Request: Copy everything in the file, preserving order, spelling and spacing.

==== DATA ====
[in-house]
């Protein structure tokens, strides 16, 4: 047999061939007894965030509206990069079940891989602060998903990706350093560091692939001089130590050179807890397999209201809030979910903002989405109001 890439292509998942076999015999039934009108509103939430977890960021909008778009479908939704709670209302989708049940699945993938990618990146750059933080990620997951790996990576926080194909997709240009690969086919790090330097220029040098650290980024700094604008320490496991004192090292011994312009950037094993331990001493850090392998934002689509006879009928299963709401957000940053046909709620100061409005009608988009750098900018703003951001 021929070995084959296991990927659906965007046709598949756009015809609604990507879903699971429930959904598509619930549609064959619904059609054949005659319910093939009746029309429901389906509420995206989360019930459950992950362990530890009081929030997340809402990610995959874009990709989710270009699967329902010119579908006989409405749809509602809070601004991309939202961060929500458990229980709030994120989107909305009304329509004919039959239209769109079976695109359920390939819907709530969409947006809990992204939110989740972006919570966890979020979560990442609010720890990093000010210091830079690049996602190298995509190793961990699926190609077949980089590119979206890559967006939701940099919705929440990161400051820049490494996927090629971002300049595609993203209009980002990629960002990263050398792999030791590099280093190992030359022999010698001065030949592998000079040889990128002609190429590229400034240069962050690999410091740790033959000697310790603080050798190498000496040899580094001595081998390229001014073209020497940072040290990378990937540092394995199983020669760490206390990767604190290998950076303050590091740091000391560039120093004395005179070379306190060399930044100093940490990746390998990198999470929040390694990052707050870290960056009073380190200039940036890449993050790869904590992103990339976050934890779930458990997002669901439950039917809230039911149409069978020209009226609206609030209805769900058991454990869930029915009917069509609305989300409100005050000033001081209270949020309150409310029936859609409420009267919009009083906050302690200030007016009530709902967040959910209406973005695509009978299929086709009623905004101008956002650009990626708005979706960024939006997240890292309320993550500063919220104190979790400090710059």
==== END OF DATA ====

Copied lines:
[in-house]
């Protein structure tokens, strides 16, 4: 047999061939007894965030509206990069079940891989602060998903990706350093560091692939001089130590050179807890397999209201809030979910903002989405109001 890439292509998942076999015999039934009108509103939430977890960021909008778009479908939704709670209302989708049940699945993938990618990146750059933080990620997951790996990576926080194909997709240009690969086919790090330097220029040098650290980024700094604008320490496991004192090292011994312009950037094993331990001493850090392998934002689509006879009928299963709401957000940053046909709620100061409005009608988009750098900018703003951001 021929070995084959296991990927659906965007046709598949756009015809609604990507879903699971429930959904598509619930549609064959619904059609054949005659319910093939009746029309429901389906509420995206989360019930459950992950362990530890009081929030997340809402990610995959874009990709989710270009699967329902010119579908006989409405749809509602809070601004991309939202961060929500458990229980709030994120989107909305009304329509004919039959239209769109079976695109359920390939819907709530969409947006809990992204939110989740972006919570966890979020979560990442609010720890990093000010210091830079690049996602190298995509190793961990699926190609077949980089590119979206890559967006939701940099919705929440990161400051820049490494996927090629971002300049595609993203209009980002990629960002990263050398792999030791590099280093190992030359022999010698001065030949592998000079040889990128002609190429590229400034240069962050690999410091740790033959000697310790603080050798190498000496040899580094001595081998390229001014073209020497940072040290990378990937540092394995199983020669760490206390990767604190290998950076303050590091740091000391560039120093004395005179070379306190060399930044100093940490990746390998990198999470929040390694990052707050870290960056009073380190200039940036890449993050790869904590992103990339976050934890779930458990997002669901439950039917809230039911149409069978020209009226609206609030209805769900058991454990869930029915009917069509609305989300409100005050000033001081209270949020309150409310029936859609409420009267919009009083906050302690200030007016009530709902967040959910209406973005695509009978299929086709009623905004101008956002650009990626708005979706960024939006997240890292309320993550500063919220104190979790400090710059």